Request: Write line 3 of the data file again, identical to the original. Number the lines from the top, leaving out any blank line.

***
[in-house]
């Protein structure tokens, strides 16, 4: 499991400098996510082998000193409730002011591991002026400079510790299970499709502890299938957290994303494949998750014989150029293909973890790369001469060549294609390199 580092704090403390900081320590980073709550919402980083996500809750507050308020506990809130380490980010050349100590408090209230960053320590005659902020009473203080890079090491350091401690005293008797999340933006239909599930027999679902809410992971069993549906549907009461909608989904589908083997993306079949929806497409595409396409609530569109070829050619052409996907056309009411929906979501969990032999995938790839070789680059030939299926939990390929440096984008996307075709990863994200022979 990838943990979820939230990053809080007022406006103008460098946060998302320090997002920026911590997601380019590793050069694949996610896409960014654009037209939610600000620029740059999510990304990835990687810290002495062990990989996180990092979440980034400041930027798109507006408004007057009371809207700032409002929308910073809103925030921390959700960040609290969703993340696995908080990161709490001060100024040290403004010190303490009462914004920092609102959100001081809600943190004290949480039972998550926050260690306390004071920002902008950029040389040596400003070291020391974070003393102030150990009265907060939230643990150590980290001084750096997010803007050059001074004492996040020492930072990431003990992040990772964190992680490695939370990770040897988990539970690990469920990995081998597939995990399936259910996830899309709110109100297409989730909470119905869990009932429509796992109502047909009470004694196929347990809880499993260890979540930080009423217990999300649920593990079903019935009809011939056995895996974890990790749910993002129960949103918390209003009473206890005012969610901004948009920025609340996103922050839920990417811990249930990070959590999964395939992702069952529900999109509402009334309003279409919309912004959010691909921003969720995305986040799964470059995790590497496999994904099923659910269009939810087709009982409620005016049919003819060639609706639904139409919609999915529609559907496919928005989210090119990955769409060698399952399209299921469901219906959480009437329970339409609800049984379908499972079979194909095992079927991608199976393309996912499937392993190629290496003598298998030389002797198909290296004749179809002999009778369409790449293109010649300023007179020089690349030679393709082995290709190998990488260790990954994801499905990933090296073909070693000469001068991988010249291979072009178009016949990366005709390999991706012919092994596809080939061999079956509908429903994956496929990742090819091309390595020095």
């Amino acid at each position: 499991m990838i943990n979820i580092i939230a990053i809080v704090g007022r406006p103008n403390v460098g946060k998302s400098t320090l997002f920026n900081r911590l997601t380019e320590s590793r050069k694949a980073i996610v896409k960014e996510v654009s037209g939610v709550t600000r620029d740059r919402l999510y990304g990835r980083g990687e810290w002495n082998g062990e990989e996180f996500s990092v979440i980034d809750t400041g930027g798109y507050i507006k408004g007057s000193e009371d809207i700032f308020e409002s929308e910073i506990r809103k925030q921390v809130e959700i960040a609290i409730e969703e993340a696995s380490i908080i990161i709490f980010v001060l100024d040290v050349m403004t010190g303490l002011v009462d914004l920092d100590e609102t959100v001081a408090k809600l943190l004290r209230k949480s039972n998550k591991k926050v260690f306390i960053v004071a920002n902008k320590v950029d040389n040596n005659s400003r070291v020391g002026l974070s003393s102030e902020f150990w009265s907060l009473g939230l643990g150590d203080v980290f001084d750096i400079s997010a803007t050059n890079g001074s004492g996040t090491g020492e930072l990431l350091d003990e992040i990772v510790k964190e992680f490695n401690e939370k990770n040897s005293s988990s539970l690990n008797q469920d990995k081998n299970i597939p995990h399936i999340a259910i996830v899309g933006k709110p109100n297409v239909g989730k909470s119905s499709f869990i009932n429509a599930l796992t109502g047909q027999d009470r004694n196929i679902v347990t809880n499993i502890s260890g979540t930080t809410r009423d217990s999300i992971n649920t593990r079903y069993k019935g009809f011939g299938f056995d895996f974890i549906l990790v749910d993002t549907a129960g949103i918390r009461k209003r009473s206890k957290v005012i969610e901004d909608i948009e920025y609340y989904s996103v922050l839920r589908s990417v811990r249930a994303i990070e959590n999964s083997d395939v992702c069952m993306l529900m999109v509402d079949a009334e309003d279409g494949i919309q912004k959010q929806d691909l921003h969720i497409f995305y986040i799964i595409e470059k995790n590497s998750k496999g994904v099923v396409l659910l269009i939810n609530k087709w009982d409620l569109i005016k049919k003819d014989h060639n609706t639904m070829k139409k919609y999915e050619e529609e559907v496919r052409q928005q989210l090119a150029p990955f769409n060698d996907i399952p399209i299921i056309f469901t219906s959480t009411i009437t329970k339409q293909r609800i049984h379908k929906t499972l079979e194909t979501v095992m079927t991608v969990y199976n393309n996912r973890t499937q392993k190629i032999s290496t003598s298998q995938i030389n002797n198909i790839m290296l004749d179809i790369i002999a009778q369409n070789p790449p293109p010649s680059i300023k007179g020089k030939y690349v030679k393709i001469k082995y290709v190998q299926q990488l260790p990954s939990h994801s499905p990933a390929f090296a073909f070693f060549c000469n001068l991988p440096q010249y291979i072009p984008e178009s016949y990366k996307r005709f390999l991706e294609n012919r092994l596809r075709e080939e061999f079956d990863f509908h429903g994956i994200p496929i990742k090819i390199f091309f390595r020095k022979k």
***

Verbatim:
């Amino acid at each position: 499991m990838i943990n979820i580092i939230a990053i809080v704090g007022r406006p103008n403390v460098g946060k998302s400098t320090l997002f920026n900081r911590l997601t380019e320590s590793r050069k694949a980073i996610v896409k960014e996510v654009s037209g939610v709550t600000r620029d740059r919402l999510y990304g990835r980083g990687e810290w002495n082998g062990e990989e996180f996500s990092v979440i980034d809750t400041g930027g798109y507050i507006k408004g007057s000193e009371d809207i700032f308020e409002s929308e910073i506990r809103k925030q921390v809130e959700i960040a609290i409730e969703e993340a696995s380490i908080i990161i709490f980010v001060l100024d040290v050349m403004t010190g303490l002011v009462d914004l920092d100590e609102t959100v001081a408090k809600l943190l004290r209230k949480s039972n998550k591991k926050v260690f306390i960053v004071a920002n902008k320590v950029d040389n040596n005659s400003r070291v020391g002026l974070s003393s102030e902020f150990w009265s907060l009473g939230l643990g150590d203080v980290f001084d750096i400079s997010a803007t050059n890079g001074s004492g996040t090491g020492e930072l990431l350091d003990e992040i990772v510790k964190e992680f490695n401690e939370k990770n040897s005293s988990s539970l690990n008797q469920d990995k081998n299970i597939p995990h399936i999340a259910i996830v899309g933006k709110p109100n297409v239909g989730k909470s119905s499709f869990i009932n429509a599930l796992t109502g047909q027999d009470r004694n196929i679902v347990t809880n499993i502890s260890g979540t930080t809410r009423d217990s999300i992971n649920t593990r079903y069993k019935g009809f011939g299938f056995d895996f974890i549906l990790v749910d993002t549907a129960g949103i918390r009461k209003r009473s206890k957290v005012i969610e901004d909608i948009e920025y609340y989904s996103v922050l839920r589908s990417v811990r249930a994303i990070e959590n999964s083997d395939v992702c069952m993306l529900m999109v509402d079949a009334e309003d279409g494949i919309q912004k959010q929806d691909l921003h969720i497409f995305y986040i799964i595409e470059k995790n590497s998750k496999g994904v099923v396409l659910l269009i939810n609530k087709w009982d409620l569109i005016k049919k003819d014989h060639n609706t639904m070829k139409k919609y999915e050619e529609e559907v496919r052409q928005q989210l090119a150029p990955f769409n060698d996907i399952p399209i299921i056309f469901t219906s959480t009411i009437t329970k339409q293909r609800i049984h379908k929906t499972l079979e194909t979501v095992m079927t991608v969990y199976n393309n996912r973890t499937q392993k190629i032999s290496t003598s298998q995938i030389n002797n198909i790839m290296l004749d179809i790369i002999a009778q369409n070789p790449p293109p010649s680059i300023k007179g020089k030939y690349v030679k393709i001469k082995y290709v190998q299926q990488l260790p990954s939990h994801s499905p990933a390929f090296a073909f070693f060549c000469n001068l991988p440096q010249y291979i072009p984008e178009s016949y990366k996307r005709f390999l991706e294609n012919r092994l596809r075709e080939e061999f079956d990863f509908h429903g994956i994200p496929i990742k090819i390199f091309f390595r020095k022979k």